Pregnancy & Yeast Infection
Yeast Infections and Pregnancy
A yeast infection is a condition that occurs often in women, and even more often in women who are pregnant. Yeast infections, which are also referred to as vaginal candidiasis or monilial vaginitis, are the result of microorganisms known as Candida. The particular kind of Candida that causes most yeast infections is Candida albicans.
Yeast is a naturally occurring microorganism in the vagina and the digestive system. It is entirely harmless unless it begins to grow out of control to the point where the good bacteria cannot fight it.
Because of the increased estrogen levels in pregnant women, the vagina creates extra sugar, which is what the yeast likes to eat. In addition, estrogen could possible directly lead the yeast to grow more quickly and attach itself more easily to the vaginal walls.
If you are taking a course of antibiotics, you are more susceptible to getting a yeast infection. This is due to the fact that antibiotics kill both the good and bad bacteria, leaving the yeast to grow unchecked.
There are several bothersome symptoms of yeast infections that will usually remain until they get treated. Occasionally, the symptoms can disappear without intervention, but it is better to get treatment. Some of the symptoms are:
1. Pain, burning, itchiness, and redness in and around the vagina
2. Pain when you have sex
3. Pain when you urinate
In the case that you are experiencing the symptoms of a yeast infection, you should consult your physician. A test will be performed on your discharge to ensure that you do indeed have a yeast infection and not something else.
Even though you can get one of a variety of non-prescription medications to treat a yeast infection, it is still better to see a doctor first. You might be dealing with another condition instead of a yeast infection, which would only get worse if it’s not treated correctly. Many women who attempt to treat themselves for what they believe is a yeast infection make a misdiagnosis, which causes the real condition to go untreated for a longer period of time.
If you are diagnosed with a yeast infection by a doctor, you will get a prescription for an anti-fungal cream or you will be directed to a non-prescription remedy such as a vaginal suppository or cream that you can use without concern while you are pregnant. You should never take an oral anti-fungal medication while you are pregnant.
The majority of yeast infections will respond positively to an anti-fungal cream or suppository, but the medications containing clotrimazole appear to work better than others.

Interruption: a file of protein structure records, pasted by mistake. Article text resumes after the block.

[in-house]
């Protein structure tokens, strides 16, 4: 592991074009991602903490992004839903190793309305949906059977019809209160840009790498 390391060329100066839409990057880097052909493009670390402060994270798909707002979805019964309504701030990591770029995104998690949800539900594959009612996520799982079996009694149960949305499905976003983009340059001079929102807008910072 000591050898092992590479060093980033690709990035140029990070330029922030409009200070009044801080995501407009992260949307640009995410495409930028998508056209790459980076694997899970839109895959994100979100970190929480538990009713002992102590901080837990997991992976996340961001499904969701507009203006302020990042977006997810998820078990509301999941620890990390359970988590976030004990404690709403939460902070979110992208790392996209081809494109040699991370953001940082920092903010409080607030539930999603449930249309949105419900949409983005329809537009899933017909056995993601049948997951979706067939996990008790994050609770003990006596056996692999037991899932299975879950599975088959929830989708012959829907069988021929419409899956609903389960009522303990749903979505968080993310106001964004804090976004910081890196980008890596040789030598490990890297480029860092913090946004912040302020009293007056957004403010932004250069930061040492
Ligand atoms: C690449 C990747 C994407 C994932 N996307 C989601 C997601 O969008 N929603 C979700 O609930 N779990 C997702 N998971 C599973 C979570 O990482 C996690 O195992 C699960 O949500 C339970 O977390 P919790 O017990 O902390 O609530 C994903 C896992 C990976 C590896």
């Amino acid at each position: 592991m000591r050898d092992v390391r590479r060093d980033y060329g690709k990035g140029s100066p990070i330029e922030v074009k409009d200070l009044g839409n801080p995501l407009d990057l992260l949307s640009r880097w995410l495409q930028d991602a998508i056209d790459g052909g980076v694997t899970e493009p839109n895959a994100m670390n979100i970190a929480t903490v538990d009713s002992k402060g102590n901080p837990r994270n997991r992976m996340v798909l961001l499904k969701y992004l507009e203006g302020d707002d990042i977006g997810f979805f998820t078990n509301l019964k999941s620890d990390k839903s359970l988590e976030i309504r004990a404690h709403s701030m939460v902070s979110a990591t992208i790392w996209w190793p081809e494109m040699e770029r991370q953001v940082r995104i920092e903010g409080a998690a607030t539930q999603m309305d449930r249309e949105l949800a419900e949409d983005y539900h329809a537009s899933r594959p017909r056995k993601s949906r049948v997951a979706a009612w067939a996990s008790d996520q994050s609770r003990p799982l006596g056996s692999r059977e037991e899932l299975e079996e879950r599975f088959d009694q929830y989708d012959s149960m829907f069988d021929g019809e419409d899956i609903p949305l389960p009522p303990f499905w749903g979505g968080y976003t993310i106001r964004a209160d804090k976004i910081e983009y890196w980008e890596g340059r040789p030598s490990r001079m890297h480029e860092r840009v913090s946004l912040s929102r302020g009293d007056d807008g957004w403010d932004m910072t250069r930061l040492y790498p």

The cream or suppository will need to be used for a full seven days. It is best to insert the medication when you are getting ready for bed so it will stay inside. You might also want to rub a bit of the cream to your labia as well.
You might find that your symptoms do not go away for a few days. To alleviate your discomfort, you can use an ice pack or take a short bath in cool water.
In the case that the medication your doctor has prescribed does not work, you need to tell him or her right away. It is possible you will need another kind of medication. You should always take all of your medication to ensure the infection has completely been resolved.
Impact on the Infant
A yeast infection is not going to harm your fetus in any way. If the infection is still present when you give birth, however, your baby might also get a yeast infection when he or she comes through your vagina. He or she could get what is known as thrush, a yeast infection of the mouth.
Thrush is presented by white spots in the mouth and on the tongue. It is not a severe condition and it can be treated quickly and easily.
You can lower your chances of getting a yeast infection by making sure your vaginal area remains dry and clean. This is because yeast grows best in an environment that is damp and warm. Here are some other tips:
1. Wear cotton underwear that allows the air to move freely in the area. Do not wear tight clothes or underwear made of synthetic materials.
2. Do not sit around in a wet swim suit. If you sweat when you work out, change your underwear after you are done.
3. Do not wear underwear when you sleep so your vaginal region can remain dry.
4. Do not take bubble baths, use soap that has a fragrance, laundry soap that has a fragrance, or feminine sprays. These may or may not cause yeast infections, but they can irritate the region, which makes the conditions more favorable for one to develop.
5. Use warm water to rinse your vaginal region. Do not douche, especially if you are pregnant.
6. When you wipe after going to the bathroom, do so in a front-to-back motion.
7. Consume yogurt that has live cultures of Lactobacillus acidophilus. This can restore and maintain the correct balance in both your digestive system and your vagina. This may or may not prevent yeast infections, but a lot of women believe it does. No matter what, though, eating yogurt is healthy.